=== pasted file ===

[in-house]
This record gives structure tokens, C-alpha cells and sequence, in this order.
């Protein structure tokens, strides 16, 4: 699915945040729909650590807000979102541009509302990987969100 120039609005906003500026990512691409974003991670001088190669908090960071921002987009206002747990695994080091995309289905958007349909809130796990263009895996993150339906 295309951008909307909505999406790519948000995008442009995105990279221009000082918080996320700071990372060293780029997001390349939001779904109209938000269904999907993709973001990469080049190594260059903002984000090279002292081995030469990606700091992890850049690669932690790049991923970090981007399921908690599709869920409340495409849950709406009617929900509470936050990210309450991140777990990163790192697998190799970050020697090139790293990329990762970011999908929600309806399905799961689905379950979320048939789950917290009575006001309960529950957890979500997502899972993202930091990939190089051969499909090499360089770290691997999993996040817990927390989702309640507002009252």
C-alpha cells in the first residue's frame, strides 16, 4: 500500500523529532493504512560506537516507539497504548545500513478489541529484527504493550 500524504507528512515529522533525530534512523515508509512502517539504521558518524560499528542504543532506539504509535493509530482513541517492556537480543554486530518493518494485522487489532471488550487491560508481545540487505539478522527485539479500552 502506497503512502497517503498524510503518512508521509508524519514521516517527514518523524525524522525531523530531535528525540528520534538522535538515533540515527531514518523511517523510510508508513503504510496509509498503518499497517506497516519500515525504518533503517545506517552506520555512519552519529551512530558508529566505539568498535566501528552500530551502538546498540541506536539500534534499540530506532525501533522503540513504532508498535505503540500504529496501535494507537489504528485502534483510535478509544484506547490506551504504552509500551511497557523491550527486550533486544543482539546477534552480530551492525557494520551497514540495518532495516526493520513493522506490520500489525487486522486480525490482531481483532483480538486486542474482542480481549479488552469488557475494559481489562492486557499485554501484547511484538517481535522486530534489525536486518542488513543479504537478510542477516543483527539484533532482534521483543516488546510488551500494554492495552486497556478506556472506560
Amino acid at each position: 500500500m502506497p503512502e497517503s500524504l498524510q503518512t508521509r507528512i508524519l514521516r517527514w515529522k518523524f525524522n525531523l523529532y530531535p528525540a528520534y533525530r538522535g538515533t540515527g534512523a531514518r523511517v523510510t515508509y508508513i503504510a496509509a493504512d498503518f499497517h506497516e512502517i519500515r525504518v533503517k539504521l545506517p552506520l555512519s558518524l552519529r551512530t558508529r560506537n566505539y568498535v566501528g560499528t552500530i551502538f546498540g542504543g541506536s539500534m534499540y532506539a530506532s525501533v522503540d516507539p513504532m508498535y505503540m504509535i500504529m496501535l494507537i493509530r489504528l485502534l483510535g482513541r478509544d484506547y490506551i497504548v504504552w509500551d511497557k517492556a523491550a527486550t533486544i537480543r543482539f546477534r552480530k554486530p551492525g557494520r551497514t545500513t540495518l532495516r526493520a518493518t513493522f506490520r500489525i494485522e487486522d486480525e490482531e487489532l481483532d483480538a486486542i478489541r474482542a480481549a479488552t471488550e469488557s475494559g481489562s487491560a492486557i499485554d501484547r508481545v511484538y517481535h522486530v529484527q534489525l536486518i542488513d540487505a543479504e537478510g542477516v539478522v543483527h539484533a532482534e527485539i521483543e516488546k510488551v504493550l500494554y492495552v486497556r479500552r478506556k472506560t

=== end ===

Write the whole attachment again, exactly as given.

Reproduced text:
[in-house]
This record gives structure tokens, C-alpha cells and sequence, in this order.
């Protein structure tokens, strides 16, 4: 699915945040729909650590807000979102541009509302990987969100 120039609005906003500026990512691409974003991670001088190669908090960071921002987009206002747990695994080091995309289905958007349909809130796990263009895996993150339906 295309951008909307909505999406790519948000995008442009995105990279221009000082918080996320700071990372060293780029997001390349939001779904109209938000269904999907993709973001990469080049190594260059903002984000090279002292081995030469990606700091992890850049690669932690790049991923970090981007399921908690599709869920409340495409849950709406009617929900509470936050990210309450991140777990990163790192697998190799970050020697090139790293990329990762970011999908929600309806399905799961689905379950979320048939789950917290009575006001309960529950957890979500997502899972993202930091990939190089051969499909090499360089770290691997999993996040817990927390989702309640507002009252």
C-alpha cells in the first residue's frame, strides 16, 4: 500500500523529532493504512560506537516507539497504548545500513478489541529484527504493550 500524504507528512515529522533525530534512523515508509512502517539504521558518524560499528542504543532506539504509535493509530482513541517492556537480543554486530518493518494485522487489532471488550487491560508481545540487505539478522527485539479500552 502506497503512502497517503498524510503518512508521509508524519514521516517527514518523524525524522525531523530531535528525540528520534538522535538515533540515527531514518523511517523510510508508513503504510496509509498503518499497517506497516519500515525504518533503517545506517552506520555512519552519529551512530558508529566505539568498535566501528552500530551502538546498540541506536539500534534499540530506532525501533522503540513504532508498535505503540500504529496501535494507537489504528485502534483510535478509544484506547490506551504504552509500551511497557523491550527486550533486544543482539546477534552480530551492525557494520551497514540495518532495516526493520513493522506490520500489525487486522486480525490482531481483532483480538486486542474482542480481549479488552469488557475494559481489562492486557499485554501484547511484538517481535522486530534489525536486518542488513543479504537478510542477516543483527539484533532482534521483543516488546510488551500494554492495552486497556478506556472506560
Amino acid at each position: 500500500m502506497p503512502e497517503s500524504l498524510q503518512t508521509r507528512i508524519l514521516r517527514w515529522k518523524f525524522n525531523l523529532y530531535p528525540a528520534y533525530r538522535g538515533t540515527g534512523a531514518r523511517v523510510t515508509y508508513i503504510a496509509a493504512d498503518f499497517h506497516e512502517i519500515r525504518v533503517k539504521l545506517p552506520l555512519s558518524l552519529r551512530t558508529r560506537n566505539y568498535v566501528g560499528t552500530i551502538f546498540g542504543g541506536s539500534m534499540y532506539a530506532s525501533v522503540d516507539p513504532m508498535y505503540m504509535i500504529m496501535l494507537i493509530r489504528l485502534l483510535g482513541r478509544d484506547y490506551i497504548v504504552w509500551d511497557k517492556a523491550a527486550t533486544i537480543r543482539f546477534r552480530k554486530p551492525g557494520r551497514t545500513t540495518l532495516r526493520a518493518t513493522f506490520r500489525i494485522e487486522d486480525e490482531e487489532l481483532d483480538a486486542i478489541r474482542a480481549a479488552t471488550e469488557s475494559g481489562s487491560a492486557i499485554d501484547r508481545v511484538y517481535h522486530v529484527q534489525l536486518i542488513d540487505a543479504e537478510g542477516v539478522v543483527h539484533a532482534e527485539i521483543e516488546k510488551v504493550l500494554y492495552v486497556r479500552r478506556k472506560t